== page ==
WRT ELmer Keith, I haven't read everything Keith wrote, but what I have read seems to use "we" when he was referring to experiments that he did with friends and colleagues. Sure, he was a guy who would carry a rifle in his vehicle or on his horse and just take pot shots at faraway rocks for practice (he was apparently a hell of an intuitive wind-reader because of this). But he also did a lot of experimenting in collaboration with some other guys.

Keith was, from all I can tell, a friendly and unassuming man, and would not have wanted to claim all the credit by writing "I" when he referred to work done by a group that included him.

Maybe Cooper was doing the same thing. Or maybe it was the Royal We. Or maybe a bit of both?

CraigC
July 6, 2010, 01:45 PM
Maybe Cooper was doing the same thing.
Could very well be. I would think it to be unfair to characterize its use by either man as an indication of some form of arrogance. However, let us also not forget the level of confidence and conviction required for these men to have attained the status they did in the industry and not condemn them for it.

Werewolf
July 6, 2010, 06:45 PM
It's called the "editorial we". Rather strict and "proper" writing form from (sadly) days gone by. Similar in origin to a writer saying "this writer" instead of just plain "I".

Fits with your depiction of his "verbose and grammatically correct English", no?
Absolutely correct...

Col Cooper grew up and was educated in a different time when one's style in spoken and written language was a small measure of the man.

ArmedBear
July 6, 2010, 07:52 PM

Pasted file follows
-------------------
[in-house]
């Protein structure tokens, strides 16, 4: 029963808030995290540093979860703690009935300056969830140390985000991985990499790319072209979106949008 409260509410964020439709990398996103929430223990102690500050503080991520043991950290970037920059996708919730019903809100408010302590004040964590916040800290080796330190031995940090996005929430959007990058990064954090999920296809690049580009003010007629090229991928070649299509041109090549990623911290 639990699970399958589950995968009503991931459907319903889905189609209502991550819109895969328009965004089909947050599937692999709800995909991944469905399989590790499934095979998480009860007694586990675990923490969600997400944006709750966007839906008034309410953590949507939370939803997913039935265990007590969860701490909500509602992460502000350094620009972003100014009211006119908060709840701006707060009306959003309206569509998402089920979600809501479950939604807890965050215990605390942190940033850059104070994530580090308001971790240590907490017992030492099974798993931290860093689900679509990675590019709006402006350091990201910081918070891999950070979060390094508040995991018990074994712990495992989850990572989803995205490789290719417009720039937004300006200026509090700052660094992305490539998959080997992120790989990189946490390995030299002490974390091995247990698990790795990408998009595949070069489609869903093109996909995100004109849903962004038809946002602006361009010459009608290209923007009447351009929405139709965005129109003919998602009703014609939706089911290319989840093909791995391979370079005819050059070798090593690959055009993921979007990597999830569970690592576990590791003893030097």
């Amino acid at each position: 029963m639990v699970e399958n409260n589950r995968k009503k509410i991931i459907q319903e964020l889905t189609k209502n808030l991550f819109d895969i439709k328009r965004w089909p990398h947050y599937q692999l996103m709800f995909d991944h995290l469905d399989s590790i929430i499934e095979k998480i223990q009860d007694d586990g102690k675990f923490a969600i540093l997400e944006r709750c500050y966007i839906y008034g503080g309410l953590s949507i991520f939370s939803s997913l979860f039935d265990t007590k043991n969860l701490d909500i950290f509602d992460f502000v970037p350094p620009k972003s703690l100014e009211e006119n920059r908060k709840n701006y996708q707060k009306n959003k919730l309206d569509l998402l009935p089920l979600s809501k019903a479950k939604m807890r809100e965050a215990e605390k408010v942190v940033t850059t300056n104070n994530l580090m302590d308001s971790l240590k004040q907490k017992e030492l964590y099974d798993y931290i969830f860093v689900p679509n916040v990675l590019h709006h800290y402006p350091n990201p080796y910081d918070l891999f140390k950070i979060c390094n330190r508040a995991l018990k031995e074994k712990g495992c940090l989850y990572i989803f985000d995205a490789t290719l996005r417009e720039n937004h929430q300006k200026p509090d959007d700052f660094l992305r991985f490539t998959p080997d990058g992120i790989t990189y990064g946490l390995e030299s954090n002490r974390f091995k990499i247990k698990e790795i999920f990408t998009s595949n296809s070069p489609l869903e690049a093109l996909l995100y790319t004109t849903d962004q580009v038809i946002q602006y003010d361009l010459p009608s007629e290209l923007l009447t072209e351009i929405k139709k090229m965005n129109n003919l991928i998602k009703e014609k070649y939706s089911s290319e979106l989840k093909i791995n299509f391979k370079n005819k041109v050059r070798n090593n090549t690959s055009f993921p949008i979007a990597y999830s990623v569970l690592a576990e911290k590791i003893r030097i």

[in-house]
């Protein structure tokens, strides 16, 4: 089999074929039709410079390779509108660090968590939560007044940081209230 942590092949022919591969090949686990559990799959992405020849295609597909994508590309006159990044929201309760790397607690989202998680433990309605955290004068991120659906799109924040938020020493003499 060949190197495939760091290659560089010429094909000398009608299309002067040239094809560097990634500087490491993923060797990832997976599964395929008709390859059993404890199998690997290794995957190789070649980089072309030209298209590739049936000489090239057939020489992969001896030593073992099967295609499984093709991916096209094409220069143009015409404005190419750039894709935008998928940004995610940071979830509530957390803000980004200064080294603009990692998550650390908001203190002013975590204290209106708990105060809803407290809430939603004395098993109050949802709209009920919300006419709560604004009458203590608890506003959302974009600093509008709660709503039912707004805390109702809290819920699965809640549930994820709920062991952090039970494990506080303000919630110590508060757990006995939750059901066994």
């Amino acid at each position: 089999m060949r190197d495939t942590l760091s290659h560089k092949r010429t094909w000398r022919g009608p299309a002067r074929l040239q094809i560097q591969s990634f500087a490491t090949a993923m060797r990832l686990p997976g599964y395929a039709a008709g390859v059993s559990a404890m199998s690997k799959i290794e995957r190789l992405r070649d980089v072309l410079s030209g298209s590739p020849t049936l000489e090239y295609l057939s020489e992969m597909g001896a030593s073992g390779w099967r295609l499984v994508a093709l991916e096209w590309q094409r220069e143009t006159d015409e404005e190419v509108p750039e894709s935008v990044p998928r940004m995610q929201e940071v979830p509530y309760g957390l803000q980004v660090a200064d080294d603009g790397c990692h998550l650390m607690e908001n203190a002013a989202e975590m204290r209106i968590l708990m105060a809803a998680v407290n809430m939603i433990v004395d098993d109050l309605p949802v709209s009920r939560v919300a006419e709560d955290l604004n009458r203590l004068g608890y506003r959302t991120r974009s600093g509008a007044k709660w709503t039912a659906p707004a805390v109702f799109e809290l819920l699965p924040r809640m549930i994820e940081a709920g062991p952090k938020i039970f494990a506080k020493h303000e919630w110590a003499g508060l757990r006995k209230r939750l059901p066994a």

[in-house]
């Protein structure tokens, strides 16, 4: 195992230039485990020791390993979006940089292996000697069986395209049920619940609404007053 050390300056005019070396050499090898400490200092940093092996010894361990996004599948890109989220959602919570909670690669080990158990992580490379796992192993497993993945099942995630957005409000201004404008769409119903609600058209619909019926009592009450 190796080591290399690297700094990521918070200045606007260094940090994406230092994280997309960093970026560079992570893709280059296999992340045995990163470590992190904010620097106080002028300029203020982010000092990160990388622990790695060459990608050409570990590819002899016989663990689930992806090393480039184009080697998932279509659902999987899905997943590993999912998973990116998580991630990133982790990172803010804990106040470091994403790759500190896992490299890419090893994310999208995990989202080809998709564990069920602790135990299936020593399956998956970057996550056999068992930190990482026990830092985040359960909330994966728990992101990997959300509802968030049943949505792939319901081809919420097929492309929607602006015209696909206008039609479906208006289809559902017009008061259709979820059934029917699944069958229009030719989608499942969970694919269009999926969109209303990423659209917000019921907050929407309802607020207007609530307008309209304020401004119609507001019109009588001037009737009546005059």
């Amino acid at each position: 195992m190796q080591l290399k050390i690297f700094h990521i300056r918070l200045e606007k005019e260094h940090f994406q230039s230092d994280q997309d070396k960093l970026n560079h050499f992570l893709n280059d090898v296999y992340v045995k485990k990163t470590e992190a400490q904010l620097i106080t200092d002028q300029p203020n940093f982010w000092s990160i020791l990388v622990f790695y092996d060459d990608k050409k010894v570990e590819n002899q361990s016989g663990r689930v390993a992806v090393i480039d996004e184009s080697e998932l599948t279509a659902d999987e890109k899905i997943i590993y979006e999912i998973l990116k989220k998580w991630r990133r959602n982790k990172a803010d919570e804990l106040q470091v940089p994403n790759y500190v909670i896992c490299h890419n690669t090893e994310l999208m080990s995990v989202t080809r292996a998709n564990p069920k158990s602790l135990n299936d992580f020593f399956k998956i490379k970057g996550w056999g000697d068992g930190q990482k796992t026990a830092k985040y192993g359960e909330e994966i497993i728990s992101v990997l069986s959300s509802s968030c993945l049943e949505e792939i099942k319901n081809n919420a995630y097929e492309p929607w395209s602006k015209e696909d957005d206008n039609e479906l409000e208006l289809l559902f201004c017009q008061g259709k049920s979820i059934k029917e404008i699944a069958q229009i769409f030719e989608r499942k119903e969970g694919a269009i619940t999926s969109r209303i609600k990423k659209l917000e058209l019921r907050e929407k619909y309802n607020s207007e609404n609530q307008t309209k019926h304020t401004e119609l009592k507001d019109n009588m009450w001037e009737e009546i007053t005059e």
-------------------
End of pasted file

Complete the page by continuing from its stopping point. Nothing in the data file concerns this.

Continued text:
the level of confidence and conviction

Do you know about Elmer Keith's childhood, and his do-it-yourself reconstructive surgery and physical therapy?

There was nothing arrogant about that conviction. Read his life story sometime (Hell, I was There). It'll inspire you when you are feeling down about anything, and I mean ANYTHING.

Hangingrock
July 6, 2010, 07:57 PM
Cooper came from an affluent family that did not suffer thru the great depression. His family traveled to Europe prior to WW2 which included visits to Germany and Russia.

His service in WW2 as a Marine was aboard the battleship Pennsylvania commanding the Marine detachment. He also had duties within the ships gunnery department and surveying the effectiveness of naval gunfire.

During the Korean War he was in the clandestine service. He separated from the Marine Corps after hostilities.

He requested duty during Vietnam but was differed (to old in grade). Basically he had no command experience at platoon, company, and battalion level. At that time most Marine battalion commanders had prior command experience at platoon and company levels in WW2 and Korea.

I enjoyed his writings but taken with a grain of salt. He left his mark on pistol craft and marksmanship.

FLAvalanche
July 6, 2010, 07:58 PM
I always loved Cooper's writing style. Didn't always agree with what he wrote but it was always a joy reading it.

GRIZ22
July 6, 2010, 08:15 PM
It certainly set him apart from the crowd.

I think it's more of a leadership thing he learned in the USMC. A good leader never uses "I" when talking about accomplishments, always "we". We the team. You see this a lot in the military. Patton never said "I defeated the Nazis" he said "We". The book "We Led the Way", an autobiography of the formation of the Rangers, Col Darby always says we did this" or "we did that". You still see it in the military.